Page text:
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Funding to make Gaelic College more energy efficient

By Kelli Rickard Jun 10, 2024 | 11:49 AM

Ottawa is investing money to preserve and promote Cape Breton’s unique Highland history and heritage.

Parliamentary Secretary to the Minister of Crown-Indigenous Relations and Sydney-Victoria MP, Jaime Battiste, has announced a non-repayable contribution of $300,000 to complete energy efficiency upgrades at the Gaelic College in Englishtown.

The funding is through the Atlantic Canada Opportunities Agency’s Innovative Communities Fund.

Improvements include the installation of solar panels, heat pumps and a new steel roof on the campus’ main building.

According to a release, it’s the only Gaelic College of its kind in North America and is an important cultural centre for authentic Gaelic cultural experiences and education. It offers year-round programing in the culture, music, language, crafts, customs, and traditions of immigrants from the Highlands and Islands of Scotland.

Battiste says, “The Gaelic College is the heart of Highland heritage and the Gaelic language in Cape Breton. Today’s announcement will help the college operate in a more environmentally sustainable and cost-effective manner so it can continue educating and entertaining locals and drawing tourists to the area to experience some of the flavour that makes our region unique.”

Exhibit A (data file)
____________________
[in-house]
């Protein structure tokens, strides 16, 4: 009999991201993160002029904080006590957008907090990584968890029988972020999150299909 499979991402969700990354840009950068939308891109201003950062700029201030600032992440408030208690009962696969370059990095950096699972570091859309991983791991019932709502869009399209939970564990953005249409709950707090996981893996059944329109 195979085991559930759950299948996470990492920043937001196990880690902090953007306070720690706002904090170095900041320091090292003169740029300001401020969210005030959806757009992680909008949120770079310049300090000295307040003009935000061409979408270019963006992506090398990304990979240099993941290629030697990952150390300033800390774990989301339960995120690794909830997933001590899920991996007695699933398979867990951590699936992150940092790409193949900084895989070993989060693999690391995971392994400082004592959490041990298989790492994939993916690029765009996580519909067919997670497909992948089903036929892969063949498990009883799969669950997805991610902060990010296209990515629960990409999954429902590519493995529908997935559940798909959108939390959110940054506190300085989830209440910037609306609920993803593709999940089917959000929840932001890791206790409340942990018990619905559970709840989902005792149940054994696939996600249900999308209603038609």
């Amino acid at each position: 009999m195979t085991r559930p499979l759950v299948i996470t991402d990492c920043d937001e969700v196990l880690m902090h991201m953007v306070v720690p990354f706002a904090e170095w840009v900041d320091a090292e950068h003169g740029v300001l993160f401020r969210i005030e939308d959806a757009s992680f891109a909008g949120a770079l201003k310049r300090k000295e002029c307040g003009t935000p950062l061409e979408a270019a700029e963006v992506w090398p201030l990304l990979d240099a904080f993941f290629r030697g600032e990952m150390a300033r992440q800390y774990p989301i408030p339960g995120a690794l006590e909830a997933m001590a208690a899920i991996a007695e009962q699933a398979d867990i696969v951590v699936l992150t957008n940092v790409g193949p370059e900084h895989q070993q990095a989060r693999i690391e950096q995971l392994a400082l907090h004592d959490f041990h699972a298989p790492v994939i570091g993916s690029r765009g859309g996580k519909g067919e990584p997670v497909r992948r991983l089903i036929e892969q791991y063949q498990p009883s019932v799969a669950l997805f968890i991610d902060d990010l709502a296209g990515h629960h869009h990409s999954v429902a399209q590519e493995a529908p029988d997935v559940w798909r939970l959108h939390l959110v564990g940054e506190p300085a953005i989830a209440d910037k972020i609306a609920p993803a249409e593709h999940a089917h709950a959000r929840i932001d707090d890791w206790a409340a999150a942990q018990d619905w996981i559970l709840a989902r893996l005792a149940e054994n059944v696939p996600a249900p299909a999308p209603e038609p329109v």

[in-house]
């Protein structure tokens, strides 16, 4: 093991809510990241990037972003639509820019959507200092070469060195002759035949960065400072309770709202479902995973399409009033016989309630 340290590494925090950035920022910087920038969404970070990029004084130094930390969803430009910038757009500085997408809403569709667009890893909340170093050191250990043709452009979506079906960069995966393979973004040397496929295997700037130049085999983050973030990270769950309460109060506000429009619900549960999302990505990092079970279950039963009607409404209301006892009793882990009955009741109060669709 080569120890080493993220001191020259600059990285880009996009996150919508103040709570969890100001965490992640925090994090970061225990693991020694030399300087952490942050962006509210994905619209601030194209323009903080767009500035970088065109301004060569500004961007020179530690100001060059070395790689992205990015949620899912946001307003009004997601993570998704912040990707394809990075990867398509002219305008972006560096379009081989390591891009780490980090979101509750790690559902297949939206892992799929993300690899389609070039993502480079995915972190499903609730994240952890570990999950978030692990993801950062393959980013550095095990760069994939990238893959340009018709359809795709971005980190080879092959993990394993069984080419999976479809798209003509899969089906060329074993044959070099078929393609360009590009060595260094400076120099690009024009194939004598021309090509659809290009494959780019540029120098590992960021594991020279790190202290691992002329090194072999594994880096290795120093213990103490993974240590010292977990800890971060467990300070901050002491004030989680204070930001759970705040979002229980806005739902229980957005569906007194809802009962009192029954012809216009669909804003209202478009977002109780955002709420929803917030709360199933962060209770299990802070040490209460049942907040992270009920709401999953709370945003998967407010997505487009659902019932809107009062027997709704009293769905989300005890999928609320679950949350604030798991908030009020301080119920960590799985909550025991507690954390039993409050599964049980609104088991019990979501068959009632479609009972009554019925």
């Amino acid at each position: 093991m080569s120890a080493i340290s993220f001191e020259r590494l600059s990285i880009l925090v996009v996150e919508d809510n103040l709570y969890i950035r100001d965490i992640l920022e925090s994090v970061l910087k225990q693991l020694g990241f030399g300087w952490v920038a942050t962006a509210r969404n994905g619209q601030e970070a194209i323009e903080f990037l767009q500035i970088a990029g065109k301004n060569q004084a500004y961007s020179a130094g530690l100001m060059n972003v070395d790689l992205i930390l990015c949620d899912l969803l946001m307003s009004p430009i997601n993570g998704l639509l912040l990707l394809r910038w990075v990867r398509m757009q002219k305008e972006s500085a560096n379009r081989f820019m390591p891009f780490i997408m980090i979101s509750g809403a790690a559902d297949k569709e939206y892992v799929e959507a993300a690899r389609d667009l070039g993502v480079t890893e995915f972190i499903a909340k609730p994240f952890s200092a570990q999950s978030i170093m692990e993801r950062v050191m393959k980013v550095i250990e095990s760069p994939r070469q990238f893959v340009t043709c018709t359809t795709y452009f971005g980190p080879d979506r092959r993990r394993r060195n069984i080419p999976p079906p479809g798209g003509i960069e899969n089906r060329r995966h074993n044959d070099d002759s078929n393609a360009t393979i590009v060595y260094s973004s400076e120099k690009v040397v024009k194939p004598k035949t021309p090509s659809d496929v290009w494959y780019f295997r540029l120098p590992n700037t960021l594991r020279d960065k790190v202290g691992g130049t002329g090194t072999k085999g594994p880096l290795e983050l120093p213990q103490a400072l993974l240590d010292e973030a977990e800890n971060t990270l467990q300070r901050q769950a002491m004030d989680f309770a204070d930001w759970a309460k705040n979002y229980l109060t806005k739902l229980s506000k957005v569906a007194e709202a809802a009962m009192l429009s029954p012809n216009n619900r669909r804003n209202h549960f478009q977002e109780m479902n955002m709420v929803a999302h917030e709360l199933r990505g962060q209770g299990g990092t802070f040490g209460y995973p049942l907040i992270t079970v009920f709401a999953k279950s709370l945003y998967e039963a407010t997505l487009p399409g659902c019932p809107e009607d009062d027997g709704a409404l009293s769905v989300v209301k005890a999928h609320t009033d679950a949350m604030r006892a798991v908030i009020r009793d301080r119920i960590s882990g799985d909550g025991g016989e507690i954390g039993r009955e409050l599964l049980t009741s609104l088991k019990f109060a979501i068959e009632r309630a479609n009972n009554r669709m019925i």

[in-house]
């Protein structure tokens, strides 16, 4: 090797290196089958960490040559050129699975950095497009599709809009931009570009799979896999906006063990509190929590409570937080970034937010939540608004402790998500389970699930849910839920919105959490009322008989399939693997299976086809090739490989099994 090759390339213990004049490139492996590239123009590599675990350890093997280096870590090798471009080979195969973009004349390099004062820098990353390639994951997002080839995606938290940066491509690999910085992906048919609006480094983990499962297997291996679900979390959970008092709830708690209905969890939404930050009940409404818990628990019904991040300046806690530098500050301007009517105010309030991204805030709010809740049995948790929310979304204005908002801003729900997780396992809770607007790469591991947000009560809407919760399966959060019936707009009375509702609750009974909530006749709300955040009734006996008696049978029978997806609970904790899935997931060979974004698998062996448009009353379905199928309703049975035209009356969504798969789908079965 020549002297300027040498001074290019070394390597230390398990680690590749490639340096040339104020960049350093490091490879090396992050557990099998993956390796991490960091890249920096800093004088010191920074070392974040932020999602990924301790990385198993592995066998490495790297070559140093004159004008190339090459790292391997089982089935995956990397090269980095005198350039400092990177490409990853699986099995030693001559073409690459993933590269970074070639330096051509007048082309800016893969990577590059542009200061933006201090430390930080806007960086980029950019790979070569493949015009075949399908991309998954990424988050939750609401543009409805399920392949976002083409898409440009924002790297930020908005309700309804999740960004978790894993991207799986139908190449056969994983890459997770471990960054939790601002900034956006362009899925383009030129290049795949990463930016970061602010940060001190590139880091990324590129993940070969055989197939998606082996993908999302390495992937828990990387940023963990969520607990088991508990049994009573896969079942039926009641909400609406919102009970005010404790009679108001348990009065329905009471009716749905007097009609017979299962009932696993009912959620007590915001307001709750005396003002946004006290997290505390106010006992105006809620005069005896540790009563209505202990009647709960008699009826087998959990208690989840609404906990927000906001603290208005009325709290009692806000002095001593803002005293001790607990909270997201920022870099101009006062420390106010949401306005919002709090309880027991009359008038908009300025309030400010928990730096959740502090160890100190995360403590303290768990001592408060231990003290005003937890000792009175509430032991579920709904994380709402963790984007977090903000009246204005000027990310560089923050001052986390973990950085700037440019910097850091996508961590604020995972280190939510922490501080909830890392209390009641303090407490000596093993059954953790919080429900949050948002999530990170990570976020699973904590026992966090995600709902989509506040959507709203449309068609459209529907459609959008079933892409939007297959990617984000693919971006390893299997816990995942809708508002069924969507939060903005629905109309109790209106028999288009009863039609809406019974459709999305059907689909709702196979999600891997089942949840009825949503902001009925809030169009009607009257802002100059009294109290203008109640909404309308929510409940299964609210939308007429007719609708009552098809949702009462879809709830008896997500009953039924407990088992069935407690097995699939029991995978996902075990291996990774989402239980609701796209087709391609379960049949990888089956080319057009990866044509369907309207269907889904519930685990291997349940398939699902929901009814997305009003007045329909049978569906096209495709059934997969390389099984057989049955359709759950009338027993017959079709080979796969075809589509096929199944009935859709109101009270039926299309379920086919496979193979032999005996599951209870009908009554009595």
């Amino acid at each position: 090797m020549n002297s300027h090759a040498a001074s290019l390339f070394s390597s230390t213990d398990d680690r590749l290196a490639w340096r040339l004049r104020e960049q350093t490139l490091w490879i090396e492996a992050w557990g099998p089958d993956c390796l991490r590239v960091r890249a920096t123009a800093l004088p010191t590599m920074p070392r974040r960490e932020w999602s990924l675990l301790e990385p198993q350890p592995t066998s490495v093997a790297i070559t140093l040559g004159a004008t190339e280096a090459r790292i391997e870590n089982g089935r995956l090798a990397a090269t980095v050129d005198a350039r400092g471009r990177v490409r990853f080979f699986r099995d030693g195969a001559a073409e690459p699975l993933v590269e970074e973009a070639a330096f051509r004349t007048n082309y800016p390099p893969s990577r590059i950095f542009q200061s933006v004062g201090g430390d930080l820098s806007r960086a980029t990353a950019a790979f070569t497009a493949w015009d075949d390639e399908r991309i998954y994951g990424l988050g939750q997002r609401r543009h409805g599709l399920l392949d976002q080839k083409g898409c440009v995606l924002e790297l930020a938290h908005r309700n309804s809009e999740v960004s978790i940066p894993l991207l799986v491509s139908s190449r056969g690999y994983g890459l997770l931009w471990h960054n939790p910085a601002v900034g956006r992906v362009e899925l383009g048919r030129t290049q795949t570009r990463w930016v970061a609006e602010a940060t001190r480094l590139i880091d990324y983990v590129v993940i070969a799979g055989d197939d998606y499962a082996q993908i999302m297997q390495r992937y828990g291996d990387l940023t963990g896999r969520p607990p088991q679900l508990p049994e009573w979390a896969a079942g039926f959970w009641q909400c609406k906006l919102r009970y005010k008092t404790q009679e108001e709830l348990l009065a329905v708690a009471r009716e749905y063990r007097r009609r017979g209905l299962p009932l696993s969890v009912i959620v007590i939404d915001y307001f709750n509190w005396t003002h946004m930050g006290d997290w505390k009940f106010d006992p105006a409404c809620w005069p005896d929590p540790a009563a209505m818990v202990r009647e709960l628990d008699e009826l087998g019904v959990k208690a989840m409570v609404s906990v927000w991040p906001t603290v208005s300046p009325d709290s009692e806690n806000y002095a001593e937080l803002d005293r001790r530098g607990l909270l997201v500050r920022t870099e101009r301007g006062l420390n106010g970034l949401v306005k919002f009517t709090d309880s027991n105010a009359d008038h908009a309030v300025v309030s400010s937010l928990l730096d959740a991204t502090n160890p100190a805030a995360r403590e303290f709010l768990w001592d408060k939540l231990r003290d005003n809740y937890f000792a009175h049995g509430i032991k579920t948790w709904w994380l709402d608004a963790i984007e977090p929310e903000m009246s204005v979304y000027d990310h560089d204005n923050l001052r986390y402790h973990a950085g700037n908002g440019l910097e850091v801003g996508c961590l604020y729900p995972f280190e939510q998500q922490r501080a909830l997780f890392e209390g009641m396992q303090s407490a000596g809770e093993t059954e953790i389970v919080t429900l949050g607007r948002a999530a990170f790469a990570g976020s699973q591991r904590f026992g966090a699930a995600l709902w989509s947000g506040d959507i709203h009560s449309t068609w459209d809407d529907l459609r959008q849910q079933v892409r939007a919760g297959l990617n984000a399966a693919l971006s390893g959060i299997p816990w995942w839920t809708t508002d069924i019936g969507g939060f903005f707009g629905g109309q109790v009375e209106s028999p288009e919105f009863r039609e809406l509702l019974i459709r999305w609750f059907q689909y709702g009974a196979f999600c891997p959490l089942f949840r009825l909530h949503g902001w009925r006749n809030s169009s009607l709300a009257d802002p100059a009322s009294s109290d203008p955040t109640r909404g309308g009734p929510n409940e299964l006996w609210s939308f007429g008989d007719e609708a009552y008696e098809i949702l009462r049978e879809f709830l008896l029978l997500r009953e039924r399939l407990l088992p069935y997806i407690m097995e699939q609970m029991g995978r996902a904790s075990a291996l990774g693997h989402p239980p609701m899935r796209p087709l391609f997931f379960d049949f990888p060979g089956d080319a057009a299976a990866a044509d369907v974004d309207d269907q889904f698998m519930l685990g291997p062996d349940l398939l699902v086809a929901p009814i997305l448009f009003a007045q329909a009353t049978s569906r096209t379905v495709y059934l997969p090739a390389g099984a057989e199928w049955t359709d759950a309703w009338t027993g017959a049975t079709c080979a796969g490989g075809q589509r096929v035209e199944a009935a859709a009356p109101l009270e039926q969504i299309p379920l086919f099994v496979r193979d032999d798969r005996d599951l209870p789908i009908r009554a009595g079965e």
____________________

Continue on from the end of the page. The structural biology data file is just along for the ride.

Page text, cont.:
In a statement, Minister of Rural Economic Development and Minister responsible for ACOA, Gudie Hutchings says, “Atlantic Canada has a wealth of cultures and languages that offer visitors an experience like no other. Projects like this one with the Gaelic College Foundation help preserve and promote the region’s unique Highland heritage and traditions so they can continue to enrich the lives of residents and visitors alike.”

President of the college, the Honourable Rodney MacDonald, says “Today’s announcement will enable us to continue to make much needed improvements to our site. Strategic infrastructure investments such as those announced today are important for our cultural organizations. We welcome this good news from ACOA.”

It is estimated there are about 2,000 Gaelic Speakers in Nova Scotia today.